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Student nurses' experience using a serious game to learn environmental hazard and safety assessment
journal contributionposted on 12.10.2021, 00:50 by Suzanne Volejnikova-Wenger, Patrea AndersenPatrea Andersen, Karen-Ann Clarke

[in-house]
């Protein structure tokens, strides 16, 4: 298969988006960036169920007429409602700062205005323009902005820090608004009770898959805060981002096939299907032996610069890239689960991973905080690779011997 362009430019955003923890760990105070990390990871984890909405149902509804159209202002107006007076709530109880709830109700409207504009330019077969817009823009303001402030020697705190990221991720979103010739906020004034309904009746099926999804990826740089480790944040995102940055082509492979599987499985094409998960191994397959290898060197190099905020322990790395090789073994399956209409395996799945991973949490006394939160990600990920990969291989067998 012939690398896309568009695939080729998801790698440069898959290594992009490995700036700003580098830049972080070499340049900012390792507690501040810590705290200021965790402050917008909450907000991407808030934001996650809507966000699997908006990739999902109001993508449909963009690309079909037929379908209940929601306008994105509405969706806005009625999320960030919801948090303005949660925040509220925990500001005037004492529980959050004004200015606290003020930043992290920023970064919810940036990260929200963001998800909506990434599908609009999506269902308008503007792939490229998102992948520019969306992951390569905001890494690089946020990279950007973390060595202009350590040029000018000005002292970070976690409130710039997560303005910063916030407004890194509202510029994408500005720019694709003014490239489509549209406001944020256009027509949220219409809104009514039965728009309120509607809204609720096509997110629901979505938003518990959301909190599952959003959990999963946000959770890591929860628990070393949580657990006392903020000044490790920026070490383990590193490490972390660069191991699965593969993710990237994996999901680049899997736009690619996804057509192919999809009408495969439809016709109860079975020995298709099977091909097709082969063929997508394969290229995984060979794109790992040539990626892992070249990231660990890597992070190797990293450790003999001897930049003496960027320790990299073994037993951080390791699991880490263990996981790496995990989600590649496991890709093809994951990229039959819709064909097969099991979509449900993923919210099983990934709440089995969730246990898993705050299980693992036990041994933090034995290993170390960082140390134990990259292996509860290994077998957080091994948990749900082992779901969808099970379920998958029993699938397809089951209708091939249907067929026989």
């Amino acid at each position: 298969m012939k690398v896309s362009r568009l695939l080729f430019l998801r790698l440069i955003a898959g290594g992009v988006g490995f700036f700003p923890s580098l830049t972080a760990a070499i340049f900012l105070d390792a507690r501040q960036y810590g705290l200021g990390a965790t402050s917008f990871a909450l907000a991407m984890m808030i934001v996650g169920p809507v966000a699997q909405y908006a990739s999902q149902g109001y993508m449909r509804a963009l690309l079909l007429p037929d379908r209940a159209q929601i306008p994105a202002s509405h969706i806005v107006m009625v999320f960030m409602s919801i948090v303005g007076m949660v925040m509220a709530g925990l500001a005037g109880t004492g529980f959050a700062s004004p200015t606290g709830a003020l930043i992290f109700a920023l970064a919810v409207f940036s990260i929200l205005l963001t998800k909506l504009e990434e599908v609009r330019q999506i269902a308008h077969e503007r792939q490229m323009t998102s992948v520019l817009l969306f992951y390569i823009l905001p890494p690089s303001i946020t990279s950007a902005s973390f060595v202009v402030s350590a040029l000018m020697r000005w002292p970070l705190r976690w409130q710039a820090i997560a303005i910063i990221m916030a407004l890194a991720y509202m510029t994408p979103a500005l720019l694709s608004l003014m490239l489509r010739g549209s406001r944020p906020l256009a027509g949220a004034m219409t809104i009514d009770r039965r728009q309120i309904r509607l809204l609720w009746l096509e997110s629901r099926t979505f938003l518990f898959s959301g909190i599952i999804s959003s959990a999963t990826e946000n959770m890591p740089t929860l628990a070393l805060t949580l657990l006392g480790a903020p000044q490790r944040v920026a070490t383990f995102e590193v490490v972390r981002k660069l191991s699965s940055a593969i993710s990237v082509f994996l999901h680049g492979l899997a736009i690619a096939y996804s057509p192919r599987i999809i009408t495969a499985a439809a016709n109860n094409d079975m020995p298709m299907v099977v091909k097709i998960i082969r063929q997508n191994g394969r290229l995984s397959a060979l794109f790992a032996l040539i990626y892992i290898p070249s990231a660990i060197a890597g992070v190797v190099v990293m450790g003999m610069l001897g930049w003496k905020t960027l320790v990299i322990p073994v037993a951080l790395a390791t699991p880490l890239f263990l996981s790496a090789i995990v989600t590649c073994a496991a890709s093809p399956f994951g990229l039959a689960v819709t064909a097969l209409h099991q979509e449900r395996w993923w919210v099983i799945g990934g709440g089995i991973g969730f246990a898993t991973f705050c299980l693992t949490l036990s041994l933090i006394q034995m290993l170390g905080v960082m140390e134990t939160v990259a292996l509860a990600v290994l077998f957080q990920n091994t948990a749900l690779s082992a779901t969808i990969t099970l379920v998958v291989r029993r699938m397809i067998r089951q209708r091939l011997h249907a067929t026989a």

Knowledge acquisition facilitated by computer games, also referred to as digital game-based learning, is growing in popularity as an educational modality for healthcare disciplines. There is a dearth of research specifically focused on students’ perception and lived experience of a serious game, which is a game primarily designed for educational purposes. This qualitative study aimed to evaluate the efficacy of using a serious game to teach hazard and safety assessments in community and residential healthcare settings. Using a phenomenological approach semi-structured interviews collected data about students’ experience using the game ‘Safe Environments’. Eight students from undergraduate healthcare programs participated. Interpretive Phenomenological Analysis was conducted. Themes and sub-themes identified nuances explaining the impact of prior knowledge, technical ability, and engagement on achievement of learning outcomes. The dynamic interrelationship and influence of themes are illustrated in the KNavEL Model, which explains the complexity of individuals’ understanding and perceptions of learning through gaming. This study demonstrates that learning outcomes are directly influenced by the degree of engagement with the game. This in turn is influenced by what the student brings to the game by way of knowledge, experience navigating technology, and the subject matter. The results give voice to students’ experiences and provide new insights into understanding the learning processes inherent in using serious games in health education.